FIFA closes match-fixing detection division, outsources work


FIFA president Gianni Infantino. (Ennio Leanza/Keystone via AP)

ZURICH — FIFA is closing its match-fixing detection division, deciding to outsource the work of discovering betting irregularities in world soccer.

The investigations that FIFA’s Early Warning System had been carrying out for a decade will now be run by data services company Sportradar.

FIFA said Friday that Sportradar’s Fraud Detection System will “identify and analyze any suspicious betting behaviour or patterns.” Sportradar intelligence experts will also report to FIFA, which has yet to replace security director Ralf Mutschke, a former Interpol director who left in December after being in charge of World Cup security and fighting match-fixing.

The governing body previously highlighted the advantages of having an in-house fixing monitoring unit, describing EWS as a “key pillar of FIFA’s ethics work” and stressing that it operated independently of the commercial betting industry. A Sportradar division provides services to bookmakers.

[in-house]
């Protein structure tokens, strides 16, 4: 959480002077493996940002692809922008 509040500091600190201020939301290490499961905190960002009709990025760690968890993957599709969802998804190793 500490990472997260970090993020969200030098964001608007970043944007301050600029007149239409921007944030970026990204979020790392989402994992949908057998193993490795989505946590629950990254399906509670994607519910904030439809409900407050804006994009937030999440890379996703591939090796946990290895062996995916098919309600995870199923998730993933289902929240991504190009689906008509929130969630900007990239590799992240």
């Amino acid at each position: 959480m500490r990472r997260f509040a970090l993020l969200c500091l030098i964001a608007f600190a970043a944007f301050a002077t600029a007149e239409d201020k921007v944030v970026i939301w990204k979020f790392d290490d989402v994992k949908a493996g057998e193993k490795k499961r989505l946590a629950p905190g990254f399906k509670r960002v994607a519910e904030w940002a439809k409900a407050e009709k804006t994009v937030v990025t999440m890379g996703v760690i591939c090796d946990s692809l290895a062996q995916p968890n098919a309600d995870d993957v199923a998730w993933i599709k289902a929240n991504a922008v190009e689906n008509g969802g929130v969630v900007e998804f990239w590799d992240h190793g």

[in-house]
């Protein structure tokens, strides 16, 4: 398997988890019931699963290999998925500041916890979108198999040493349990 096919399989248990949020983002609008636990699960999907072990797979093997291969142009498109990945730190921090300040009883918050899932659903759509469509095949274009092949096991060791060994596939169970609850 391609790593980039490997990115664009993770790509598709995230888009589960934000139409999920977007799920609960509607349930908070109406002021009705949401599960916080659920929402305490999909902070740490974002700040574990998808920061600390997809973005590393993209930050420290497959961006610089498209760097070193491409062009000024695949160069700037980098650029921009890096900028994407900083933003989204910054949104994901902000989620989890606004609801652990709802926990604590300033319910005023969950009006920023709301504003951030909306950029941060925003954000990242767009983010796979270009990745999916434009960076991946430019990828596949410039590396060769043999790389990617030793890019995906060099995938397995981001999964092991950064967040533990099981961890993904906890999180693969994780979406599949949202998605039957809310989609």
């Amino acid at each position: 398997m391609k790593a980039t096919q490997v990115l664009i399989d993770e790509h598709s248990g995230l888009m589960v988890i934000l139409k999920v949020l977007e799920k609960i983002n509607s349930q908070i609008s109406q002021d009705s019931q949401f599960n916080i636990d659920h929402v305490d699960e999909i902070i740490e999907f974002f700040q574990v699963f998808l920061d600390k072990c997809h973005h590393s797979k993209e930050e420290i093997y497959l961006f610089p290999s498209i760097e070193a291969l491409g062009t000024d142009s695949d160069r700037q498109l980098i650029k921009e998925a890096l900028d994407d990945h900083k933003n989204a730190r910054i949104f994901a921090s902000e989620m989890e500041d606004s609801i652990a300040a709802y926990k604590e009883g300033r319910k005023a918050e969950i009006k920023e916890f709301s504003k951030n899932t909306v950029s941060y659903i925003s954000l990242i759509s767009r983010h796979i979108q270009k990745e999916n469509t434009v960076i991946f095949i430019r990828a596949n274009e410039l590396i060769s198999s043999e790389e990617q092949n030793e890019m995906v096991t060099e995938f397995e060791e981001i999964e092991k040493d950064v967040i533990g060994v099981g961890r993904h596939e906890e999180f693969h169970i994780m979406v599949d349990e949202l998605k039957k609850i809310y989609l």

But FIFA maintained that “the full range of fraud prevention services” being made available to the organization by Sportradar is beneficial for soccer.

“Preserving the integrity of the game is paramount to FIFA,” FIFA president Gianni Infantino said. “Given that match manipulation is still a serious concern for everyone who loves the game, FIFA will work with Sportradar, the global leader in match manipulation detection and prevention, to invigorate and enhance our integrity program.”

Sportradar will also provide an app for players and coaches to confidentially report concerns about irregularities around games. The service will also be an educational tool, warning participants in soccer about the “repercussions of fraudulent activities,” FIFA said.

Sportradar has existing betting monitoring agreements with some regional soccer bodies, including UEFA.


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